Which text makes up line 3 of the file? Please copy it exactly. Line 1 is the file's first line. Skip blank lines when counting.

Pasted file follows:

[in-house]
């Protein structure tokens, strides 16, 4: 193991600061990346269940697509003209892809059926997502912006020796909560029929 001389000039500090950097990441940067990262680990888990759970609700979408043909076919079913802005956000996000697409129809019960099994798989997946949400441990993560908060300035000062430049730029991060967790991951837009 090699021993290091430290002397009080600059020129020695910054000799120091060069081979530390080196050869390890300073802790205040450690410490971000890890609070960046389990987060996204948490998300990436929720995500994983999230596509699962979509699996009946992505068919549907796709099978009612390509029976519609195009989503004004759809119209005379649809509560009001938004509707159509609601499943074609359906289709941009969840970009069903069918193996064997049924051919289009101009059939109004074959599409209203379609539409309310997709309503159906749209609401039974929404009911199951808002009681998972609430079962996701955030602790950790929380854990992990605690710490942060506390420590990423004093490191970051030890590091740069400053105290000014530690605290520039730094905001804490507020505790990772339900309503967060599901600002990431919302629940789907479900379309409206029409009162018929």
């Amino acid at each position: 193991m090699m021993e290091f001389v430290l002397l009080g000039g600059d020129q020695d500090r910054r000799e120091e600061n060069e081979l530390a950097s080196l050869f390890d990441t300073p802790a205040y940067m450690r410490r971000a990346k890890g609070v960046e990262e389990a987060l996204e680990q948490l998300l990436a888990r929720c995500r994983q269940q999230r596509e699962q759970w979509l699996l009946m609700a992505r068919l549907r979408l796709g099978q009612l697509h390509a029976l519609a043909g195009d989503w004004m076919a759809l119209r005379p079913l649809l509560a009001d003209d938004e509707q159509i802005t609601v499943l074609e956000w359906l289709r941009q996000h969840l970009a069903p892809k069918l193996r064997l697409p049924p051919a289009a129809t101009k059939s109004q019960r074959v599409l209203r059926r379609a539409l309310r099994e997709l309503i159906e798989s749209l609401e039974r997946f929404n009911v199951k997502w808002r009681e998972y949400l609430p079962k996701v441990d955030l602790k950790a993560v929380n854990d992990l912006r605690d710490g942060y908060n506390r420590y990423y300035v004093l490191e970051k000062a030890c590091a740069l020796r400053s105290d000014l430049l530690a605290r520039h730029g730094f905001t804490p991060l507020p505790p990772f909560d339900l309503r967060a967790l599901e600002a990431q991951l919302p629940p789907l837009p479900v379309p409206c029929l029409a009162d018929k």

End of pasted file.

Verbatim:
């Amino acid at each position: 193991m090699m021993e290091f001389v430290l002397l009080g000039g600059d020129q020695d500090r910054r000799e120091e600061n060069e081979l530390a950097s080196l050869f390890d990441t300073p802790a205040y940067m450690r410490r971000a990346k890890g609070v960046e990262e389990a987060l996204e680990q948490l998300l990436a888990r929720c995500r994983q269940q999230r596509e699962q759970w979509l699996l009946m609700a992505r068919l549907r979408l796709g099978q009612l697509h390509a029976l519609a043909g195009d989503w004004m076919a759809l119209r005379p079913l649809l509560a009001d003209d938004e509707q159509i802005t609601v499943l074609e956000w359906l289709r941009q996000h969840l970009a069903p892809k069918l193996r064997l697409p049924p051919a289009a129809t101009k059939s109004q019960r074959v599409l209203r059926r379609a539409l309310r099994e997709l309503i159906e798989s749209l609401e039974r997946f929404n009911v199951k997502w808002r009681e998972y949400l609430p079962k996701v441990d955030l602790k950790a993560v929380n854990d992990l912006r605690d710490g942060y908060n506390r420590y990423y300035v004093l490191e970051k000062a030890c590091a740069l020796r400053s105290d000014l430049l530690a605290r520039h730029g730094f905001t804490p991060l507020p505790p990772f909560d339900l309503r967060a967790l599901e600002a990431q991951l919302p629940p789907l837009p479900v379309p409206c029929l029409a009162d018929k």